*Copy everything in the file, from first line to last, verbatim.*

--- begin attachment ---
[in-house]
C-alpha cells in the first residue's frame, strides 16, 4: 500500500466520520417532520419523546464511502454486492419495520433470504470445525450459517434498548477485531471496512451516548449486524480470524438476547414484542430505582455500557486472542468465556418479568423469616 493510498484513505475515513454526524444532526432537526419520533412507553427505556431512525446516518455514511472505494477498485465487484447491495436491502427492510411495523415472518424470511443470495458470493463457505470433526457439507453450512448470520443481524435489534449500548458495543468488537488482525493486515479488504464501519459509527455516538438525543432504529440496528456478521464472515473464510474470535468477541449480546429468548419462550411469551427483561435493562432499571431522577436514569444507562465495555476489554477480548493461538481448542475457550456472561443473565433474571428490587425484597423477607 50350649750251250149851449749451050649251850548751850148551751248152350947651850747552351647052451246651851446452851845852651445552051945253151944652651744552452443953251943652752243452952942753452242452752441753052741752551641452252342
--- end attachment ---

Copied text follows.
[in-house]
C-alpha cells in the first residue's frame, strides 16, 4: 500500500466520520417532520419523546464511502454486492419495520433470504470445525450459517434498548477485531471496512451516548449486524480470524438476547414484542430505582455500557486472542468465556418479568423469616 493510498484513505475515513454526524444532526432537526419520533412507553427505556431512525446516518455514511472505494477498485465487484447491495436491502427492510411495523415472518424470511443470495458470493463457505470433526457439507453450512448470520443481524435489534449500548458495543468488537488482525493486515479488504464501519459509527455516538438525543432504529440496528456478521464472515473464510474470535468477541449480546429468548419462550411469551427483561435493562432499571431522577436514569444507562465495555476489554477480548493461538481448542475457550456472561443473565433474571428490587425484597423477607 50350649750251250149851449749451050649251850548751850148551751248152350947651850747552351647052451246651851446452851845852651445552051945253151944652651744552452443953251943652752243452952942753452242452752441753052741752551641452252342